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CDC Study Shows Sharp Decline In Reye's Syndrome Among U.S. Children

Last updated March 13, 2020

Approved by: Krish Tangella MD, MBA, FCAP

The Centers for Disease Control and Prevention (CDC) published a report today showing that most women of childbearing age still do not know that taking 400 mcg (.4 mg)* of the B-vitamin folic acid every day throughout their childbearing years will prevent neural tube birth defects in their children.


CDC Urges Better Education Efforts From Health Care Providers and Others to Encourage Women to Take Folic Acid Every Day

The Centers for Disease Control and Prevention (CDC) published a report today showing that most women of childbearing age still do not know that taking 400 mcg (.4 mg)* of the B-vitamin folic acid every day throughout their childbearing years will prevent neural tube birth defects in their children.

The report, authored by staff of the March of Dimes (MOD), and CDC's Division of Birth Defects and Pediatric Genetics Division, was published in CDC's Morbidity and Mortality Weekly Report. It shows that of the women studied, only 13% knew that folic acid helps prevent birth defects, and only 7% knew that it should be taken before pregnancy to prevent the birth defects. Of those who knew that folic acid prevents neural tube birth defects, 31% received their information from print media, 23% from radio or television, and only 19% received the information from their health care providers. "Women need to know about the lifesaving potential of folic acid but not enough are hearing about it from their health care providers," said Jennifer L. Howse, Ph.D., President, March of Dimes Birth Defects Foundation.

"Recent focus group research conducted by CDC revealed that most health care providers don't talk to their female patients about birth defect prevention before they get pregnant," said Katherine Lyon Daniel, Ph.D., Behavioral Scientist, CDC, Birth Defects and Pediatric Genetics Division. In addition, CDC identified the need for more educational materials to assist health care providers to inform women about taking folic acid before and during pregnancy to prevent neural tube defects.

CDC, MOD, and the National Council on Folic Acid will kick-off an educational campaign entitled, "Before You Know It" on Mother's Day which will include a series of public service announcements and other outreach activities to both health care providers and women. The key message is to urge women in their childbearing years to take 400 micrograms of folic acid every day before and during pregnancy to reduce their risk of having a baby born with neural tube birth defects.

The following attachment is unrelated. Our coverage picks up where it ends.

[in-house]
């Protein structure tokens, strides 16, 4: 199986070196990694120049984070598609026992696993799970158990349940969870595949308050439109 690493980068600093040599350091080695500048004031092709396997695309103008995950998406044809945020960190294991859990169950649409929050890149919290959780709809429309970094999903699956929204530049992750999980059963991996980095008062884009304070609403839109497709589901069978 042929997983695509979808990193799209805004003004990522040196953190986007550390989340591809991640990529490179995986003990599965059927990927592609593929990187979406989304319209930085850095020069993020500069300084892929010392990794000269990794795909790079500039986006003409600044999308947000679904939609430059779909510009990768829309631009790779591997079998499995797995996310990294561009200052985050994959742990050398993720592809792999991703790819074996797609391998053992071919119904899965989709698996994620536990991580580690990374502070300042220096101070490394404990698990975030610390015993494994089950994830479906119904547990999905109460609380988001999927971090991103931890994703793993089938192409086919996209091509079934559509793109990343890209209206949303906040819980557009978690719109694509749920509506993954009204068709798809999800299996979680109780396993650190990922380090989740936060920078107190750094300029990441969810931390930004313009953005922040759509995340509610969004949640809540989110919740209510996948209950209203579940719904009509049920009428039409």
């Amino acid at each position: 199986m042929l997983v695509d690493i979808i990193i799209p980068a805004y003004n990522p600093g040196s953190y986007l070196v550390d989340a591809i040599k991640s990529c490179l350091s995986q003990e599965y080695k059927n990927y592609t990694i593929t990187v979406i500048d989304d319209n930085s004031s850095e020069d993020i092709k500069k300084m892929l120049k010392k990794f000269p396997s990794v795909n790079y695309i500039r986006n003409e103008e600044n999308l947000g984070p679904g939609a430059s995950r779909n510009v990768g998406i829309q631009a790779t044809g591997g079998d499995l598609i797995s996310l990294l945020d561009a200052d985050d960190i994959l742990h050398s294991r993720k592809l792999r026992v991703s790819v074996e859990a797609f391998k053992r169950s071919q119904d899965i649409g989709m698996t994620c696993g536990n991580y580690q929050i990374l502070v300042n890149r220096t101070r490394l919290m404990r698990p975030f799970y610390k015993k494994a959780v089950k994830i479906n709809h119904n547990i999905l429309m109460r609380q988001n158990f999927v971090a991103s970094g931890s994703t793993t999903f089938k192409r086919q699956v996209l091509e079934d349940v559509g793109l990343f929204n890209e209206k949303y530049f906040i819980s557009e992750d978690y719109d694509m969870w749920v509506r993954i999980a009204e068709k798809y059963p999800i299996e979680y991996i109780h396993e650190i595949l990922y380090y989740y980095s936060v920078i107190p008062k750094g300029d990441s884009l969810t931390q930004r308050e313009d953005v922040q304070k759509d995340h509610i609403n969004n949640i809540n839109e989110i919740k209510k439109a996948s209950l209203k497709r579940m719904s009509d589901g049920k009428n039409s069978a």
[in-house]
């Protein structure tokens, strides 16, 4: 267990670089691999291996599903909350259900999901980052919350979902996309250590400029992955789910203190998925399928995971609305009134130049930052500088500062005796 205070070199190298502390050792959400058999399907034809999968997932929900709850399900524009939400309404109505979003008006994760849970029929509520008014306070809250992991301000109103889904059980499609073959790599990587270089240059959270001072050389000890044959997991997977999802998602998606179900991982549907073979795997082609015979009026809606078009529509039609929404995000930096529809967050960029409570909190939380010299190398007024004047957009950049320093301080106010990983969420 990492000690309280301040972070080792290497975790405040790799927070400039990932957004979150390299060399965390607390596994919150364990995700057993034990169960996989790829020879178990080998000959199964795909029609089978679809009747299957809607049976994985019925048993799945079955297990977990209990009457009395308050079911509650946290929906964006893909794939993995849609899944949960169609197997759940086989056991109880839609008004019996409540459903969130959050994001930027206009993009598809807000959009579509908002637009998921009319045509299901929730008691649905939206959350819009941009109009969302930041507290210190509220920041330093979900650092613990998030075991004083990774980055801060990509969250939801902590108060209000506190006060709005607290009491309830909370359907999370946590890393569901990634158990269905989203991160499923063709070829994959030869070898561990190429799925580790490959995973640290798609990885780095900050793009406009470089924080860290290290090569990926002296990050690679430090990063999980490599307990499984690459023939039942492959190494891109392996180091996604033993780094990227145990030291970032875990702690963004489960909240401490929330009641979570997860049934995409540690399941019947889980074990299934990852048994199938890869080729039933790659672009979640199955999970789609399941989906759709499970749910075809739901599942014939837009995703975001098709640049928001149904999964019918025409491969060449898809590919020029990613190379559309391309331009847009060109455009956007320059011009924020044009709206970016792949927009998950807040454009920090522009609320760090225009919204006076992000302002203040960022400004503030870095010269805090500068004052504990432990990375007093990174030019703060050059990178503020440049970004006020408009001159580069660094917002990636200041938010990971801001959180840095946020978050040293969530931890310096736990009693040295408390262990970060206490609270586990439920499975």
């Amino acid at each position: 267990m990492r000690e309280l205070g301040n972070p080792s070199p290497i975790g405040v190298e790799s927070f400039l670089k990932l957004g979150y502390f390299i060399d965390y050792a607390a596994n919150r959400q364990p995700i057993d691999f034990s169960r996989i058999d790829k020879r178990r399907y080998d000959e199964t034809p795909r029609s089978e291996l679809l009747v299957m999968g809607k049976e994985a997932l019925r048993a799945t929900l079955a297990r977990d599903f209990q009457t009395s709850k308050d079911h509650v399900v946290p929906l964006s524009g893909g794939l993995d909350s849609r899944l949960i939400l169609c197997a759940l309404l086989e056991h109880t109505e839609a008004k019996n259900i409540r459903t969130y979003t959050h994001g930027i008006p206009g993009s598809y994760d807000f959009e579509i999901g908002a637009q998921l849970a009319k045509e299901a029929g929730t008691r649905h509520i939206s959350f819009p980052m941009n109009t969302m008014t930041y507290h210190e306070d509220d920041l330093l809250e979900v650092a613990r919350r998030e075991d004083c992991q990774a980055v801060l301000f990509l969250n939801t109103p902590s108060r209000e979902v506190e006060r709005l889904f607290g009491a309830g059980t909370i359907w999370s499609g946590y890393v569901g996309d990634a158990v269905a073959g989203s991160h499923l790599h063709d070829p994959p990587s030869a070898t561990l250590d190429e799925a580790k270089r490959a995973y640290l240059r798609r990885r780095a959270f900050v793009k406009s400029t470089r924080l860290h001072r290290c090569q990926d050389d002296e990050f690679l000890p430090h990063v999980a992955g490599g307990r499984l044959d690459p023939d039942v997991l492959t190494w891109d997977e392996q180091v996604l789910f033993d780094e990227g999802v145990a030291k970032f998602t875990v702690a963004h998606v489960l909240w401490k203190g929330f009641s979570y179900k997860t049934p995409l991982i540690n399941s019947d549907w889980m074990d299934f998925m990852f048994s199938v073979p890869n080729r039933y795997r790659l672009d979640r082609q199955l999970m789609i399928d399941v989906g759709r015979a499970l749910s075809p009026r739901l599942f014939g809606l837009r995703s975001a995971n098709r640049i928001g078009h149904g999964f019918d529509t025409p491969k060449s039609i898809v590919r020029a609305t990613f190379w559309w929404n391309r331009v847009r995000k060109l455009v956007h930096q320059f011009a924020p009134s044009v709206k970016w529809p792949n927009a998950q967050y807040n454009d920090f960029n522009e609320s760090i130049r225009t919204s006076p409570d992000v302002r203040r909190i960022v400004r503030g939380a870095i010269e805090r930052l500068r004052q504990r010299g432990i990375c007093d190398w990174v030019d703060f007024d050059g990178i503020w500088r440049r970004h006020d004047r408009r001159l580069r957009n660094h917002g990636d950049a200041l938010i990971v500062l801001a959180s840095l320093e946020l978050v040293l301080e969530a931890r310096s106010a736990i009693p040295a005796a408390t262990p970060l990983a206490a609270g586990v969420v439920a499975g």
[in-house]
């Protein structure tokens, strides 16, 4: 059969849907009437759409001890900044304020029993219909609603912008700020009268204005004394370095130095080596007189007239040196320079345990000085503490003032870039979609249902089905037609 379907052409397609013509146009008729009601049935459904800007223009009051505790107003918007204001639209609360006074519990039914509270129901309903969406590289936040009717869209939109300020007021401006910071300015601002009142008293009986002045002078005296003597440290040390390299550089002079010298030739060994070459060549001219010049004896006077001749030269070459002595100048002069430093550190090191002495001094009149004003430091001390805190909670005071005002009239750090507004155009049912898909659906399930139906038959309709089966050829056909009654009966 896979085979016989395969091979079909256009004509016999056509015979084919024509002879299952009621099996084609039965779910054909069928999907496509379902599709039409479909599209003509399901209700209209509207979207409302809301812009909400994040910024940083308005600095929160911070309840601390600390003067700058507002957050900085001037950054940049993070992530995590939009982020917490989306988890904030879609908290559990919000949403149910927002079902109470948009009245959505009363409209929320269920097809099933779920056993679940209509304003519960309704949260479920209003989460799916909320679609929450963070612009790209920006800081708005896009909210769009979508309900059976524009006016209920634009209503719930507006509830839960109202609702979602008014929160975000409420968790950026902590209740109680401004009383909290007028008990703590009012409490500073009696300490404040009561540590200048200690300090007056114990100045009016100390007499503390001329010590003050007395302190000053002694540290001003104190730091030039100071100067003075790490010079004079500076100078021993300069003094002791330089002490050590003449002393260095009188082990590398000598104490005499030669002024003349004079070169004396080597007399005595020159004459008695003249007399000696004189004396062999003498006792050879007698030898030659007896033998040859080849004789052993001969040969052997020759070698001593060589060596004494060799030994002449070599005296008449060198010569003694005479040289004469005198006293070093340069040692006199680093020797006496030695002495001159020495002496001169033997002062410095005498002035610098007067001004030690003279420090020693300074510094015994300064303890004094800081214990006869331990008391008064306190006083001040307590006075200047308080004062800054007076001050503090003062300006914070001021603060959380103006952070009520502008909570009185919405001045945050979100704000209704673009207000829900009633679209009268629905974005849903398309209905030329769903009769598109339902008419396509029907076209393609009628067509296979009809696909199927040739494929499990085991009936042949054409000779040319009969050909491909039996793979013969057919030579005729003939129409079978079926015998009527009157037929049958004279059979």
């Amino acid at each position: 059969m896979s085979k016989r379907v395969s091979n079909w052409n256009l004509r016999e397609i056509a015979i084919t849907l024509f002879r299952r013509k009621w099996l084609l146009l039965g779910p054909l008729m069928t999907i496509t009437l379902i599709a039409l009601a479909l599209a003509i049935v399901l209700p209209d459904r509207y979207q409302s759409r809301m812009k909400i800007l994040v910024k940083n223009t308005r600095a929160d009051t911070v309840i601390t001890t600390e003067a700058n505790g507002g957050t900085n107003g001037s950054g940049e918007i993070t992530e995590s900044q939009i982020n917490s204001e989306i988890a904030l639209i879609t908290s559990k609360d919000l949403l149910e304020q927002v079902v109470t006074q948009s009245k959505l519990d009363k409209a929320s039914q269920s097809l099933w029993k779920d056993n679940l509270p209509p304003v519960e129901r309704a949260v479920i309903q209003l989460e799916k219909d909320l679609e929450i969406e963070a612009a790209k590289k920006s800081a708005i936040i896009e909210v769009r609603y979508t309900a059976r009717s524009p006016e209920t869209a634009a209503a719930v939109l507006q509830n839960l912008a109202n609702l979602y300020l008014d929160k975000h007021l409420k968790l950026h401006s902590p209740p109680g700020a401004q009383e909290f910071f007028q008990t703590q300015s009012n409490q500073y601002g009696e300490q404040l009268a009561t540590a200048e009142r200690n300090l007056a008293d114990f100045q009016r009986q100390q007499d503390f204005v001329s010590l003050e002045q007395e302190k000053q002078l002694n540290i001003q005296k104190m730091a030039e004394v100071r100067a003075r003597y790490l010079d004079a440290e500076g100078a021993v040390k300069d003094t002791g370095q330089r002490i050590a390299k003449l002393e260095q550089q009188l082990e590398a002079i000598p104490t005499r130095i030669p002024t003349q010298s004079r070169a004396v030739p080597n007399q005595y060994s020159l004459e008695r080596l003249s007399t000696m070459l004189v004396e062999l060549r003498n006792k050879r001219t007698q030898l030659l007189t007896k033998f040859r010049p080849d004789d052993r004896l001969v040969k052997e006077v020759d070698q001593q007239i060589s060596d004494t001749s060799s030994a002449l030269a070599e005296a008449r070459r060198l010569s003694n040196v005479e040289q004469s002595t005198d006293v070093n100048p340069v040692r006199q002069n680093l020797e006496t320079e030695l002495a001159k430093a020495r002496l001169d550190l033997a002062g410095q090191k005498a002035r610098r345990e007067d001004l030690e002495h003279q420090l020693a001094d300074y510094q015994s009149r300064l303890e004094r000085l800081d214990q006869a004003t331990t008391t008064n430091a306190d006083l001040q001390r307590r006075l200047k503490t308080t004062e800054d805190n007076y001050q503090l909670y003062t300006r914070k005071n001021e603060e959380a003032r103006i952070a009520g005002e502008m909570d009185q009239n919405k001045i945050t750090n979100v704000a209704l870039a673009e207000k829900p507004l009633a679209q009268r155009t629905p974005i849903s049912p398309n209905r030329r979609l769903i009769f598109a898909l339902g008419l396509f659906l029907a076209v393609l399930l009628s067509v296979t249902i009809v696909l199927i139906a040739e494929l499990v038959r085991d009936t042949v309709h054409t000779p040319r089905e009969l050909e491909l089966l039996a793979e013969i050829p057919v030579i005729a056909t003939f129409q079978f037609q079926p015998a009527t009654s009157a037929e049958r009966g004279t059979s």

"Women of childbearing years should be getting 400 micrograms daily," said J. David Erickson, DDS, Ph.D., Acting Director, CDC, Birth Defects and Pediatric Genetics Division.

CDC and the National Council on Folic Acid estimate that if folic acid were taken by all women of childbearing years every day prior to conception and throughout the early stages of pregnancy, the incidence of neural tube birth defects could be reduced by 50% to 70%.

Neural tube birth defects affect an estimated 4,000 pregnancies each year. The most common of these defects is spina bifida, the leading cause of childhood paralysis. Another is anencephaly, which affects the brain and results in miscarriage, stillbirth, or babies who live only a few days.

To prevent these birth defects, women must have sufficient folic acid in the body when they become pregnant. "The critical time when folic acid is needed is in the very first days of pregnancy, usually before a woman knows that she is pregnant," said Dr. Erickson, "and this is well before her first prenatal visit."

Experts advise that women consume foods fortified with folic acid like breakfast cereals, enriched breads and pastas, in addition to a balanced diet including foods rich in folate, such as leafy green vegetables, orange juice, and beans.

Although it is possible to get enough folic acid from fortified foods, it is not easy. Most experts caution that it may be difficult to maintain the daily requirement without taking a folic acid pill or multivitamin.

For more information, check out the web site: http://www.cdc.gov/nceh/folicacid

* mcg = micrograms; mg = milligrams

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U.S. DEPARTMENT OF HEALTH AND HUMAN SERVICES

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Reviewed and Approved by a member of the DoveMed Editorial Board
First uploaded: March 13, 2020
Last updated: March 13, 2020